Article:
Exeter Central

The L&SWR station at Queen Street was/is(!) considerably better sited for the centre of the town than its rival at St Davids, but it soon became unsuitable for its status as a major station with growing traffic. In April 1925 the Southern Railway (SR) announced a programme of re-building, which began later that year and culminated in an official opening on 1 July 1933 by the Lord Mayor of Exeter, when the station was re-named as 'Exeter Central'. The first stage of this work was the extension of the up platform to a massive 1,210 feet, which allowed it to accommodate two trains simultaneously, whilst the provision midway of a scissors crossover between the platform road and the adjacent through line permitted the easy combining of North Devon and Plymouth trains along with the inclusion of a restaurant car portion added in the centre for the journey up to London.
Exeter Central The station from New North Road footbridge in the late 1970s/early 1980s. Note the down through road is still in existence as is the goods yard as a cement terminal.

photograph by Paul Martin.

Pictured almost from the same position - but a new footbridge - in July 2000.  Shrubs have replaced the down through road, at least as far as the down platform canopy.

photograph by Colin Duff

Exeter Central
Exeter Central These are the gates above the down platform in Northernhay Gardens. It is believed they originally gave access to a footbridge within the overall roof of the original station, and thus access to the station. Today if opened there would be a long vertical drop to the car park!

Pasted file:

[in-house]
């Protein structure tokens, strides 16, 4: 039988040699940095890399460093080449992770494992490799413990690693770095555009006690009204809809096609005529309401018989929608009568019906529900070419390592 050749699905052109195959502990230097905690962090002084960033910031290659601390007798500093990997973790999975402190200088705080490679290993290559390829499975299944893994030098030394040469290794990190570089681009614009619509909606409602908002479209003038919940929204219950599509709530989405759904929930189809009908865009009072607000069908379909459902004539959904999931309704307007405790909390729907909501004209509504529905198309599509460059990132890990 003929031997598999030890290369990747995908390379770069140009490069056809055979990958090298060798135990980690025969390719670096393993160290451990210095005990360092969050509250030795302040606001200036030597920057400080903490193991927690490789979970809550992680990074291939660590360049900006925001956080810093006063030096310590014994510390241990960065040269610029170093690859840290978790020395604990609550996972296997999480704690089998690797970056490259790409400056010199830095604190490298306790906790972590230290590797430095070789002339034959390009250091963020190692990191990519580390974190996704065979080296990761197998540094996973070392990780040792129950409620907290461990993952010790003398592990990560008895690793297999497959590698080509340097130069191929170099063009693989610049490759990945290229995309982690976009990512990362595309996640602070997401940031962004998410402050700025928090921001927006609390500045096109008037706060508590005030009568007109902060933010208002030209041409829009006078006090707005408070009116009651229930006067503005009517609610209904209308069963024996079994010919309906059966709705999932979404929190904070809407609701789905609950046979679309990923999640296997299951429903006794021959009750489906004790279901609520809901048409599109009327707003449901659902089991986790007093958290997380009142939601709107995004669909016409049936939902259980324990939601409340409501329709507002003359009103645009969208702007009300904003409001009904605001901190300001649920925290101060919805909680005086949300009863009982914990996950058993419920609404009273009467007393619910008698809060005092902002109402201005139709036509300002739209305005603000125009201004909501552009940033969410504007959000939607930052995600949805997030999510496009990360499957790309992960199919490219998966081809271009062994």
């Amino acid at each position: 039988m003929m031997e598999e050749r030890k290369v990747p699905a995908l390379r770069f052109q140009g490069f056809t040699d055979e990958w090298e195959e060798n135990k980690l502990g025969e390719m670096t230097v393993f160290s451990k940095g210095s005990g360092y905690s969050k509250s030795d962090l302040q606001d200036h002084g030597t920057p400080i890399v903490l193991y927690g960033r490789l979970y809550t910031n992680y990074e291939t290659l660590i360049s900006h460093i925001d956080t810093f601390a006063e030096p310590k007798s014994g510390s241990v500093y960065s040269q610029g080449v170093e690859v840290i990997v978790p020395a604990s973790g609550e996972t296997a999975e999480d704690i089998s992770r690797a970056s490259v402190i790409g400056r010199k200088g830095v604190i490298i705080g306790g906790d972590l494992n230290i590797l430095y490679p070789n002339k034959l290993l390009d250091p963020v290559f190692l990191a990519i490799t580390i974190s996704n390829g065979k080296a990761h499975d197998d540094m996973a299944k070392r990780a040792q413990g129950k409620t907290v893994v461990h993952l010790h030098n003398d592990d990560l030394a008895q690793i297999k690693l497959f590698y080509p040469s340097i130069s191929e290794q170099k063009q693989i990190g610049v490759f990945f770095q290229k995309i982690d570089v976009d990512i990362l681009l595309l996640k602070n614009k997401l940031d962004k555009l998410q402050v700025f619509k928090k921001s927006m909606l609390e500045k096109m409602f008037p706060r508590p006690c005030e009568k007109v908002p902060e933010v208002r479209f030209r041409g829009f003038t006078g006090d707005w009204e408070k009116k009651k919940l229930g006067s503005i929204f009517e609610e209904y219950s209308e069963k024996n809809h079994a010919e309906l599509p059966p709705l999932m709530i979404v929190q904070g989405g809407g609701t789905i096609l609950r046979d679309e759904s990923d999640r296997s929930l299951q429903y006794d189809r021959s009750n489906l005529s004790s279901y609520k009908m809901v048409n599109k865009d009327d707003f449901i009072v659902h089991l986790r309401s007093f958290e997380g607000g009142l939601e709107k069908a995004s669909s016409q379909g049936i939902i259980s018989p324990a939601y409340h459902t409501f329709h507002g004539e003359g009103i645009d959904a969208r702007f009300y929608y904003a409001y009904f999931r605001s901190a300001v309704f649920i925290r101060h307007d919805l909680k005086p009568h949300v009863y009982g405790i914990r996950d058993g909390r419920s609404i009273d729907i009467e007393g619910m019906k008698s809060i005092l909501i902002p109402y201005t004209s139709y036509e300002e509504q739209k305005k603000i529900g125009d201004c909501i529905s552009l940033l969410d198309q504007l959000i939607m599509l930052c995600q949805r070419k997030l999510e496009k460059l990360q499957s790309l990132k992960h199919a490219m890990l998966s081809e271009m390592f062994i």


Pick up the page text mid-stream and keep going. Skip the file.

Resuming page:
photograph by Phil Harding

The new disabled-friendly New North Road footbridge and the remains of the goods yard on 26th December 2000.

photograph by Chris Osment

Exeter Central
The joining of two trains with insertion of the restaurant car portion proceeded as follows - the first train would arrive from the west and stop at the west end of the up platform and its engine would be released over the scissors to the through road. The engine which would take the service eastwards would be waiting at the other end of the platform and it would then reverse onto these coaches and haul them forward to the up end. Another engine standing with the restaurant cars on the western part of the up through line would then propel them through the scissors onto the rear of the front portion and this engine would then withdraw back over the scissors to the through line. The next train for the west would then arrive in the rear half of the up platform and its engine released over the scissors. The front train portion would then reverse to couple up to complete the train formation. This applied to most up expresses except the Atlantic Coast Express and 19 minutes was allowed for the operation.
Exeter Central The post Southern Region Exeter Central became a rather dowdy place with blacks, greys and dirty whites predominating. This is a view of the up platform canopy with the cement terminal and Exeter Prison behind.

photograph by Paul Martin

More dowdiness and peeling paint exhibited on the down platform.

photograph by Paul Martin

Exeter Central
Exeter St Davids A grey day in grey surroundings in March 1982 as a Waterloo bound Class 50 out of St Davids station crests the hill into Central station.

photograph by Colin Duff

Contrast the above photo with this one from 1963 with W Class Nº31912 waiting on one of the through roads.

photograph by John Bradbeer

Exeter St Davids

All photographs are copyright

First | 2nd | 3rd | 4th | 5th | Last

This page was last updated 3 December 2002

SR Target

Valid CSS!    Valid HTML 4.01!